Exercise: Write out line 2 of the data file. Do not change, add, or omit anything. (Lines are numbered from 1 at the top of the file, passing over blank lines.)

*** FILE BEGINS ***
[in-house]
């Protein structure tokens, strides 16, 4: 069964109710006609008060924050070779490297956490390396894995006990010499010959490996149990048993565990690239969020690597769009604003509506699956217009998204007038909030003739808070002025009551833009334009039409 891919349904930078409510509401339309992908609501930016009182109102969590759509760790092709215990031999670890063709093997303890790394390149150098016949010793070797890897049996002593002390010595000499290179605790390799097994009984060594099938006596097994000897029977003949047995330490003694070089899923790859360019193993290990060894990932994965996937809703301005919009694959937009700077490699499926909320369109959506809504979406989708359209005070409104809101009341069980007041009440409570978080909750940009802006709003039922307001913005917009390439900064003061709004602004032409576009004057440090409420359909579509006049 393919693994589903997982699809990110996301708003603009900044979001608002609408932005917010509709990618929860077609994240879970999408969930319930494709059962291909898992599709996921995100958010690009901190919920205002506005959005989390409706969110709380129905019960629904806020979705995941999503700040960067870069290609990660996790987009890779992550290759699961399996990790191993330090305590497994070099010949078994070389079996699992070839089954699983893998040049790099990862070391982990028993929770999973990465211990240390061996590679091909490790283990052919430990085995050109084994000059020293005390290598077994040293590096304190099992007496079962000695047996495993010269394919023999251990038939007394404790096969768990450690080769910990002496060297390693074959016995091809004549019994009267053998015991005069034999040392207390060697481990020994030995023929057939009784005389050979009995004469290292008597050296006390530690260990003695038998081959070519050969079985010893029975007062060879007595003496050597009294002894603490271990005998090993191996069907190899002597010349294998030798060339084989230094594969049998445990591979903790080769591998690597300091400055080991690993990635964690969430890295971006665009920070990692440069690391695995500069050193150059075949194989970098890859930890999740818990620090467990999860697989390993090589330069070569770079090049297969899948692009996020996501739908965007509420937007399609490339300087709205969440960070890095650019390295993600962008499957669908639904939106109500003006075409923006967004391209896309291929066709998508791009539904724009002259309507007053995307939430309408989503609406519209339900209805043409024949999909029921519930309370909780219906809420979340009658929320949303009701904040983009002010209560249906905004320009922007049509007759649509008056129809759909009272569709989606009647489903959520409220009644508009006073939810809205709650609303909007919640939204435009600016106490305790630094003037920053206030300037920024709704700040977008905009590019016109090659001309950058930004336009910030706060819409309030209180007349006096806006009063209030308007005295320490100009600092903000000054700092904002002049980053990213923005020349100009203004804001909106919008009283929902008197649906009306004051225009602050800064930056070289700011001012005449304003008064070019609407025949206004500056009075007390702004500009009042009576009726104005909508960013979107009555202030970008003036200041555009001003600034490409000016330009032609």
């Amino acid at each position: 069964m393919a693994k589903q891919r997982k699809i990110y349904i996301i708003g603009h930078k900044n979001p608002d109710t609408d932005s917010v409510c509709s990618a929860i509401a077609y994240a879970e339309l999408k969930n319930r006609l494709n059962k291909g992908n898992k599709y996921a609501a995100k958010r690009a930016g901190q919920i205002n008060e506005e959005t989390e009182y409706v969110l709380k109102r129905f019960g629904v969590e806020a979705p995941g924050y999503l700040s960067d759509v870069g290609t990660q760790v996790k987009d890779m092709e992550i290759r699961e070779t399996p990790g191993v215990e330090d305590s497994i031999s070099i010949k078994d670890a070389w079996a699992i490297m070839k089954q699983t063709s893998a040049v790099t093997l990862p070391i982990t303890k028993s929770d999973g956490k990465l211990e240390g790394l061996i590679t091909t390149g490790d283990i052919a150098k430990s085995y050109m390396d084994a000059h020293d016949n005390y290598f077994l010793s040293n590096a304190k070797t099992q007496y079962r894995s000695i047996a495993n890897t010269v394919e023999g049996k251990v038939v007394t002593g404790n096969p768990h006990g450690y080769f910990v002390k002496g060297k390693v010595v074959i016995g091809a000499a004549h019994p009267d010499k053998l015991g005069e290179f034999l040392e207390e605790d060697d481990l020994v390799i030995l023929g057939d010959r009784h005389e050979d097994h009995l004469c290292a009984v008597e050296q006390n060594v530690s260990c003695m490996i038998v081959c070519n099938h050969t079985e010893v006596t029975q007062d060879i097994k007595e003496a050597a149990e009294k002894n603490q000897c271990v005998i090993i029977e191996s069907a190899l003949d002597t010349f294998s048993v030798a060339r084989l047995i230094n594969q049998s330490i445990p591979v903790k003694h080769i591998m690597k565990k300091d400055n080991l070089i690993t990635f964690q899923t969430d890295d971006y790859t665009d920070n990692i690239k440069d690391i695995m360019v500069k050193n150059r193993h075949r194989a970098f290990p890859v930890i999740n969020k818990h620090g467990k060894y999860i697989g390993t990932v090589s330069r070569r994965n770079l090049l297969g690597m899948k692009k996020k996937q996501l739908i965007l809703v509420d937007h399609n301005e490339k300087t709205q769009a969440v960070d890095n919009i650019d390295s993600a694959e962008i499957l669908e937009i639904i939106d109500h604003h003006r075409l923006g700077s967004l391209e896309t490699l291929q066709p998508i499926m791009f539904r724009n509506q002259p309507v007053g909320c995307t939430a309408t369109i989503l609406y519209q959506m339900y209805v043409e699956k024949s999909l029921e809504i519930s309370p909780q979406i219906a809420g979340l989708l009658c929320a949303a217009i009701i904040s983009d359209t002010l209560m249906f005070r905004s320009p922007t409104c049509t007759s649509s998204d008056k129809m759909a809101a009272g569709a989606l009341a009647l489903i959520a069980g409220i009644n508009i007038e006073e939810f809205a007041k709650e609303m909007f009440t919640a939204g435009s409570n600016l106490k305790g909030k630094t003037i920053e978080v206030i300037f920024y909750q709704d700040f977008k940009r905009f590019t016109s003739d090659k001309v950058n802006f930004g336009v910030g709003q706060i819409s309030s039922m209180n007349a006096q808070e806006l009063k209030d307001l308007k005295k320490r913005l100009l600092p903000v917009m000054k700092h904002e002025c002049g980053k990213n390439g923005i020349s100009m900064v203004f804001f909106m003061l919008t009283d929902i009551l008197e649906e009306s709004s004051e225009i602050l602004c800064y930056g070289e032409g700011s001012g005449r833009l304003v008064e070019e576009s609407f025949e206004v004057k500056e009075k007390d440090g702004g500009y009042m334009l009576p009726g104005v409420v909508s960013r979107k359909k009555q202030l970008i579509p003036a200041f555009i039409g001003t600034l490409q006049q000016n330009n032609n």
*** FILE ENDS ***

């Protein structure tokens, strides 16, 4: 069964109710006609008060924050070779490297956490390396894995006990010499010959490996149990048993565990690239969020690597769009604003509506699956217009998204007038909030003739808070002025009551833009334009039409 891919349904930078409510509401339309992908609501930016009182109102969590759509760790092709215990031999670890063709093997303890790394390149150098016949010793070797890897049996002593002390010595000499290179605790390799097994009984060594099938006596097994000897029977003949047995330490003694070089899923790859360019193993290990060894990932994965996937809703301005919009694959937009700077490699499926909320369109959506809504979406989708359209005070409104809101009341069980007041009440409570978080909750940009802006709003039922307001913005917009390439900064003061709004602004032409576009004057440090409420359909579509006049 393919693994589903997982699809990110996301708003603009900044979001608002609408932005917010509709990618929860077609994240879970999408969930319930494709059962291909898992599709996921995100958010690009901190919920205002506005959005989390409706969110709380129905019960629904806020979705995941999503700040960067870069290609990660996790987009890779992550290759699961399996990790191993330090305590497994070099010949078994070389079996699992070839089954699983893998040049790099990862070391982990028993929770999973990465211990240390061996590679091909490790283990052919430990085995050109084994000059020293005390290598077994040293590096304190099992007496079962000695047996495993010269394919023999251990038939007394404790096969768990450690080769910990002496060297390693074959016995091809004549019994009267053998015991005069034999040392207390060697481990020994030995023929057939009784005389050979009995004469290292008597050296006390530690260990003695038998081959070519050969079985010893029975007062060879007595003496050597009294002894603490271990005998090993191996069907190899002597010349294998030798060339084989230094594969049998445990591979903790080769591998690597300091400055080991690993990635964690969430890295971006665009920070990692440069690391695995500069050193150059075949194989970098890859930890999740818990620090467990999860697989390993090589330069070569770079090049297969899948692009996020996501739908965007509420937007399609490339300087709205969440960070890095650019390295993600962008499957669908639904939106109500003006075409923006967004391209896309291929066709998508791009539904724009002259309507007053995307939430309408989503609406519209339900209805043409024949999909029921519930309370909780219906809420979340009658929320949303009701904040983009002010209560249906905004320009922007049509007759649509008056129809759909009272569709989606009647489903959520409220009644508009006073939810809205709650609303909007919640939204435009600016106490305790630094003037920053206030300037920024709704700040977008905009590019016109090659001309950058930004336009910030706060819409309030209180007349006096806006009063209030308007005295320490100009600092903000000054700092904002002049980053990213923005020349100009203004804001909106919008009283929902008197649906009306004051225009602050800064930056070289700011001012005449304003008064070019609407025949206004500056009075007390702004500009009042009576009726104005909508960013979107009555202030970008003036200041555009001003600034490409000016330009032609």